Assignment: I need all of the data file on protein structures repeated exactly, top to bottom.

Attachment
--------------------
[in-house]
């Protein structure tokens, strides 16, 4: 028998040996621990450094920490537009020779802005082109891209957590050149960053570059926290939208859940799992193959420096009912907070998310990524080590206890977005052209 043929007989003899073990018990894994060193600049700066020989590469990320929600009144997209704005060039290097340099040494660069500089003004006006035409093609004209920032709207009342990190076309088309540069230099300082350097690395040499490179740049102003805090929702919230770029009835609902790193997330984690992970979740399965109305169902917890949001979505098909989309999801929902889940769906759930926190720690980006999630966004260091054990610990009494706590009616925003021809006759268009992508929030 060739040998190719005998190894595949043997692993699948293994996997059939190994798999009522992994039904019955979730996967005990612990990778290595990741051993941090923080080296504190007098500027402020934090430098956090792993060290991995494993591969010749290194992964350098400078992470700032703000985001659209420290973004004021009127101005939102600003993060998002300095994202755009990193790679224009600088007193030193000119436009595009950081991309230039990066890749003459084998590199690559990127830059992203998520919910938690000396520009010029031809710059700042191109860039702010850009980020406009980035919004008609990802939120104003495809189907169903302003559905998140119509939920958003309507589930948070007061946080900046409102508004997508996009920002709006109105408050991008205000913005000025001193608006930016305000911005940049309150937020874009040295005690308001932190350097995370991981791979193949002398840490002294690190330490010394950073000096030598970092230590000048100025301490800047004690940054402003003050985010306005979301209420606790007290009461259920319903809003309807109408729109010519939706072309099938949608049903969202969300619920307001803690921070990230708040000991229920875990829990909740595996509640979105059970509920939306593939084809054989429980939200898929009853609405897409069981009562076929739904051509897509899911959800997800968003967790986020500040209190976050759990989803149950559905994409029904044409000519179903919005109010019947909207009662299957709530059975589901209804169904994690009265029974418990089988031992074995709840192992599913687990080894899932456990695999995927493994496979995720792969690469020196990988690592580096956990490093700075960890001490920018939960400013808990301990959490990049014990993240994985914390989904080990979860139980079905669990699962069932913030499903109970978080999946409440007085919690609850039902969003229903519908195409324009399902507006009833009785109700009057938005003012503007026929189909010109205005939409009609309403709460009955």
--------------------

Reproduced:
[in-house]
């Protein structure tokens, strides 16, 4: 028998040996621990450094920490537009020779802005082109891209957590050149960053570059926290939208859940799992193959420096009912907070998310990524080590206890977005052209 043929007989003899073990018990894994060193600049700066020989590469990320929600009144997209704005060039290097340099040494660069500089003004006006035409093609004209920032709207009342990190076309088309540069230099300082350097690395040499490179740049102003805090929702919230770029009835609902790193997330984690992970979740399965109305169902917890949001979505098909989309999801929902889940769906759930926190720690980006999630966004260091054990610990009494706590009616925003021809006759268009992508929030 060739040998190719005998190894595949043997692993699948293994996997059939190994798999009522992994039904019955979730996967005990612990990778290595990741051993941090923080080296504190007098500027402020934090430098956090792993060290991995494993591969010749290194992964350098400078992470700032703000985001659209420290973004004021009127101005939102600003993060998002300095994202755009990193790679224009600088007193030193000119436009595009950081991309230039990066890749003459084998590199690559990127830059992203998520919910938690000396520009010029031809710059700042191109860039702010850009980020406009980035919004008609990802939120104003495809189907169903302003559905998140119509939920958003309507589930948070007061946080900046409102508004997508996009920002709006109105408050991008205000913005000025001193608006930016305000911005940049309150937020874009040295005690308001932190350097995370991981791979193949002398840490002294690190330490010394950073000096030598970092230590000048100025301490800047004690940054402003003050985010306005979301209420606790007290009461259920319903809003309807109408729109010519939706072309099938949608049903969202969300619920307001803690921070990230708040000991229920875990829990909740595996509640979105059970509920939306593939084809054989429980939200898929009853609405897409069981009562076929739904051509897509899911959800997800968003967790986020500040209190976050759990989803149950559905994409029904044409000519179903919005109010019947909207009662299957709530059975589901209804169904994690009265029974418990089988031992074995709840192992599913687990080894899932456990695999995927493994496979995720792969690469020196990988690592580096956990490093700075960890001490920018939960400013808990301990959490990049014990993240994985914390989904080990979860139980079905669990699962069932913030499903109970978080999946409440007085919690609850039902969003229903519908195409324009399902507006009833009785109700009057938005003012503007026929189909010109205005939409009609309403709460009955």